But the truth is, the inward state of none can be said either a falsehood or reality to the Church, following the rule of the Word in dispensing of ordinances; for in the like, neither regeneration nor non-regeneration can be the object of the Church’s discerning. Also this is to be observed, that Christ hath made the sounder part of the visible Church, the Church in the actual exercise of ordinances. For:
1. Christ never gave a power to err or to sin to his Church-visible [2 Cor. 13:8], or to any part thereof; as Nature gave not a power to the locomotive faculty to halt, but to move: therefore He cannot have given a power to a synod as many, but as proceeding right; to members as choosing discerningly, not as erroneously.
“Catholics (as Augustine teaches) said, that it was the mind of Cyprian that the tares were in the Church, not lurking, but seen: to which the Donatists durst answer nothing, they were so moved with the authority of Cyprian.”
The Presbyterians & Independents at the Savoy Conference 1661
‘The Presbyterian Exceptions Against the [Anglican] Book of Common Prayer’ being Appendix 2 of The Book of Common Prayer as Amended… A.D. 1661 ed. Shields (Philadelphia: Claxton, 1867), p. 148
“XV. That whereas throughout the several offices, the
phrase is such as presumes all persons (within the communion of the church) to be regenerated, converted, and in an actual state of grace (which, had ecclesiastical discipline been truly and vigorously executed, in the exclusion of scandalous and obstinate sinners, might be better supposed; but there having been, and still being a confessed want [lack] of that (as in the liturgy is acknowledged), it cannot be rationally admitted in the utmost latitude of charity) we desire that this may be reformed.ª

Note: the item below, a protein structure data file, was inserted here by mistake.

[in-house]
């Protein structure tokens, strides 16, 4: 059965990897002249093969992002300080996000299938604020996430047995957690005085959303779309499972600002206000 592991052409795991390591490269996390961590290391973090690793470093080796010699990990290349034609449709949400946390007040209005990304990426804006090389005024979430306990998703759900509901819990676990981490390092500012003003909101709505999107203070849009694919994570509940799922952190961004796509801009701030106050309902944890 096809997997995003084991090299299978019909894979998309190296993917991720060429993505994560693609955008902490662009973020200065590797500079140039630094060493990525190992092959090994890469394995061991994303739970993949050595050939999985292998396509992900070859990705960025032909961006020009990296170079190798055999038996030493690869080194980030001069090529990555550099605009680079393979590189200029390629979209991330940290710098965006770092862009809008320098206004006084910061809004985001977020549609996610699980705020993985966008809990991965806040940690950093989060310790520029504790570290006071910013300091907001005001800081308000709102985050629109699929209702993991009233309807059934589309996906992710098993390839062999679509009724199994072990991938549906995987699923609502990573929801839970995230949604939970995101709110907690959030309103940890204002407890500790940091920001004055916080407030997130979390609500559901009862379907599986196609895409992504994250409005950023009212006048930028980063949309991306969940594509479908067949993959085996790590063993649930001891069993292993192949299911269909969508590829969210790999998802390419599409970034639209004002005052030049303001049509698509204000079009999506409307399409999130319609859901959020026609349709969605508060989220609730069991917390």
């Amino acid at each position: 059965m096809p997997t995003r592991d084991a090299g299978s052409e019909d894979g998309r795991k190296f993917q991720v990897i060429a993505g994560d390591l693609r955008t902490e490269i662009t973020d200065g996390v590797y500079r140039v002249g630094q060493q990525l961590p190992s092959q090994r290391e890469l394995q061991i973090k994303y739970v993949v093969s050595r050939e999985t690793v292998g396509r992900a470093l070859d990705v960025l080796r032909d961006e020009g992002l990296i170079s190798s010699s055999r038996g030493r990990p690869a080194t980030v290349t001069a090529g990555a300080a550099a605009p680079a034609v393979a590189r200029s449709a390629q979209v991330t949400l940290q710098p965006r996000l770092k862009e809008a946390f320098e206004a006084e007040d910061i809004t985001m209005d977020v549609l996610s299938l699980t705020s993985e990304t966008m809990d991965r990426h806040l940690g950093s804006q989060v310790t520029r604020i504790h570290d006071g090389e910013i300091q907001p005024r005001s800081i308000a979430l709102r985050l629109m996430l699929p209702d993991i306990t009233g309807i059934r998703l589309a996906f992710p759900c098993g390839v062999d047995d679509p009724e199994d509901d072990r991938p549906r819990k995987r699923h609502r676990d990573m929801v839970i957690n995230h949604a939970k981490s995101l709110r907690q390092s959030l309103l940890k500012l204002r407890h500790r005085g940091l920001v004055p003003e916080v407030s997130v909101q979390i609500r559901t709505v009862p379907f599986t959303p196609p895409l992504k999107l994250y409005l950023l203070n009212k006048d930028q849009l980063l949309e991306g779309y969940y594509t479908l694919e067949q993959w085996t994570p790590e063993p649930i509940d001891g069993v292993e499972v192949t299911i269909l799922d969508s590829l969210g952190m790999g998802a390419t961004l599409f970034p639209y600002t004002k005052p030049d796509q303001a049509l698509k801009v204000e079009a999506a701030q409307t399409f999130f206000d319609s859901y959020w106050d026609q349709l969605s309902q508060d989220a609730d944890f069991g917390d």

ª Urged by [Martin] Bucer in 1549, and by the Puritans from the beginning. Enjoined by the Westminster formularies. Discussed in the Answer and Rejoinder without result. Conceded and proposed in 1668, and 1698. Carefully applied throughout this edition.”
On the Debate at Westminster
‘The Westminster Assembly: Reading Its Theology in Historical Context’ in ed. Carl R. Trueman, The Westminster Assembly and the Reformed Faith (Phillipsburg, NJ: P&R Publishing, 2009), pp. 329–331
“In the next session, S259 TU 16.7.44, the divines debated the proposed words “they are Christians & holy” in relation to infants presented for baptism. A lengthy dispute pertained to what Paul had in mind. Are those baptized holy in reality or are they to be considered holy merely in federal terms, by being in a covenantal relationship with God, which may or may not involve the regenerating presence of the Holy Spirit?
Thomas Goodwin claimed that the holiness in view is such that if they die they will be saved. He was uncertain whether they have the holiness of election or regeneration, but he thought they have the Holy Ghost. In short, Goodwin thought that those baptized are to be regarded as really holy, rather than simply federally holy.
Lazarus Seaman countered by pointing out that this is to make a different ground for baptism. Goodwin replied by denying that infants are actually saved, but affirming that we are to judge them so. This was too much for Stephen Marshall, who said that Goodwin was wrong: our judgment of charity must not determine whom we admit to the sacrament. We have no warrant to judge that they are saved. It is sufficient that the infants of believing parents are federally holy. Rutherford agreed, pointing out that real and federal holiness are different. The Lord has election and reprobation among infants; if they are in a state of salvation, how can any be lost?